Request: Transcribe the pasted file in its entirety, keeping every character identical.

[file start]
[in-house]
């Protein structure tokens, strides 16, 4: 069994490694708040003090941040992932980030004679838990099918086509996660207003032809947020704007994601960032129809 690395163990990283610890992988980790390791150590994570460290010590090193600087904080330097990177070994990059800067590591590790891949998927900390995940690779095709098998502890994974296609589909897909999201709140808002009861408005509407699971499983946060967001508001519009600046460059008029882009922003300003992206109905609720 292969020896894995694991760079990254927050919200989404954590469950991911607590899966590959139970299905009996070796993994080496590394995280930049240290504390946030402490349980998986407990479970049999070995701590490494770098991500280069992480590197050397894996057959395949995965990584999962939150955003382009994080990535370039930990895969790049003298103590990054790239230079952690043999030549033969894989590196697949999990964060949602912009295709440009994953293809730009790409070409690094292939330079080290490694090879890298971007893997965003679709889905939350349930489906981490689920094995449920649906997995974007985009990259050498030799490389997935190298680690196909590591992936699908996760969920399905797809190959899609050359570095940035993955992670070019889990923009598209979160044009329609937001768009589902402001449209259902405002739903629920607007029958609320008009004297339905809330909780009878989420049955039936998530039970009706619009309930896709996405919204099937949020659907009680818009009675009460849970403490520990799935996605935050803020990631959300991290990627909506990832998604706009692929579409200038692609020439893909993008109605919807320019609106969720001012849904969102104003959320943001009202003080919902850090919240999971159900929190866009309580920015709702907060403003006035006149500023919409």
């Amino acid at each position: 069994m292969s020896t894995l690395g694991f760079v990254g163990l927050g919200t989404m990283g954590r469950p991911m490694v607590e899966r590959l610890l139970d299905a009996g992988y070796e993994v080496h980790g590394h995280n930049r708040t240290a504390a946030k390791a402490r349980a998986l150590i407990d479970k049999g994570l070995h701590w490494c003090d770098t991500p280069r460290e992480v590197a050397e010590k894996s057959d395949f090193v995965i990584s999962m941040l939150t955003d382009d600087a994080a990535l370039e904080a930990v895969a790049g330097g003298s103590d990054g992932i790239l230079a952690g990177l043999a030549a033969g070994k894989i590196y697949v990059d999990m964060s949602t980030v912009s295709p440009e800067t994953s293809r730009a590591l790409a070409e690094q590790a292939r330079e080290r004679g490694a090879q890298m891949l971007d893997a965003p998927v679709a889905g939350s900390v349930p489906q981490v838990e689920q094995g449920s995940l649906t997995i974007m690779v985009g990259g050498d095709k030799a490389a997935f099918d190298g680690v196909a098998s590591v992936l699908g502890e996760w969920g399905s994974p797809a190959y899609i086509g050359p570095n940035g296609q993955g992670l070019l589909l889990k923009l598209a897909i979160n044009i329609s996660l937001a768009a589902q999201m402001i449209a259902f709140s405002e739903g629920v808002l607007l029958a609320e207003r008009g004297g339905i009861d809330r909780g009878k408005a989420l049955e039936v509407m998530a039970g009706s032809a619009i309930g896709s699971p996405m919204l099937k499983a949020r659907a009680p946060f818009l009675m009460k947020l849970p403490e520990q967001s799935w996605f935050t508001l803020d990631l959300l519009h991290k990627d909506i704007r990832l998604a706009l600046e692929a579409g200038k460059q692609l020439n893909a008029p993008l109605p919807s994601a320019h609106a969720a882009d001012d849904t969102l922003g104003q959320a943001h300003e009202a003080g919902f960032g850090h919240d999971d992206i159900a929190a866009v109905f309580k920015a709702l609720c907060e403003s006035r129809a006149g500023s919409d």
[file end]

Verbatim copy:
[in-house]
């Protein structure tokens, strides 16, 4: 069994490694708040003090941040992932980030004679838990099918086509996660207003032809947020704007994601960032129809 690395163990990283610890992988980790390791150590994570460290010590090193600087904080330097990177070994990059800067590591590790891949998927900390995940690779095709098998502890994974296609589909897909999201709140808002009861408005509407699971499983946060967001508001519009600046460059008029882009922003300003992206109905609720 292969020896894995694991760079990254927050919200989404954590469950991911607590899966590959139970299905009996070796993994080496590394995280930049240290504390946030402490349980998986407990479970049999070995701590490494770098991500280069992480590197050397894996057959395949995965990584999962939150955003382009994080990535370039930990895969790049003298103590990054790239230079952690043999030549033969894989590196697949999990964060949602912009295709440009994953293809730009790409070409690094292939330079080290490694090879890298971007893997965003679709889905939350349930489906981490689920094995449920649906997995974007985009990259050498030799490389997935190298680690196909590591992936699908996760969920399905797809190959899609050359570095940035993955992670070019889990923009598209979160044009329609937001768009589902402001449209259902405002739903629920607007029958609320008009004297339905809330909780009878989420049955039936998530039970009706619009309930896709996405919204099937949020659907009680818009009675009460849970403490520990799935996605935050803020990631959300991290990627909506990832998604706009692929579409200038692609020439893909993008109605919807320019609106969720001012849904969102104003959320943001009202003080919902850090919240999971159900929190866009309580920015709702907060403003006035006149500023919409």
């Amino acid at each position: 069994m292969s020896t894995l690395g694991f760079v990254g163990l927050g919200t989404m990283g954590r469950p991911m490694v607590e899966r590959l610890l139970d299905a009996g992988y070796e993994v080496h980790g590394h995280n930049r708040t240290a504390a946030k390791a402490r349980a998986l150590i407990d479970k049999g994570l070995h701590w490494c003090d770098t991500p280069r460290e992480v590197a050397e010590k894996s057959d395949f090193v995965i990584s999962m941040l939150t955003d382009d600087a994080a990535l370039e904080a930990v895969a790049g330097g003298s103590d990054g992932i790239l230079a952690g990177l043999a030549a033969g070994k894989i590196y697949v990059d999990m964060s949602t980030v912009s295709p440009e800067t994953s293809r730009a590591l790409a070409e690094q590790a292939r330079e080290r004679g490694a090879q890298m891949l971007d893997a965003p998927v679709a889905g939350s900390v349930p489906q981490v838990e689920q094995g449920s995940l649906t997995i974007m690779v985009g990259g050498d095709k030799a490389a997935f099918d190298g680690v196909a098998s590591v992936l699908g502890e996760w969920g399905s994974p797809a190959y899609i086509g050359p570095n940035g296609q993955g992670l070019l589909l889990k923009l598209a897909i979160n044009i329609s996660l937001a768009a589902q999201m402001i449209a259902f709140s405002e739903g629920v808002l607007l029958a609320e207003r008009g004297g339905i009861d809330r909780g009878k408005a989420l049955e039936v509407m998530a039970g009706s032809a619009i309930g896709s699971p996405m919204l099937k499983a949020r659907a009680p946060f818009l009675m009460k947020l849970p403490e520990q967001s799935w996605f935050t508001l803020d990631l959300l519009h991290k990627d909506i704007r990832l998604a706009l600046e692929a579409g200038k460059q692609l020439n893909a008029p993008l109605p919807s994601a320019h609106a969720a882009d001012d849904t969102l922003g104003q959320a943001h300003e009202a003080g919902f960032g850090h919240d999971d992206i159900a929190a866009v109905f309580k920015a709702l609720c907060e403003s006035r129809a006149g500023s919409d």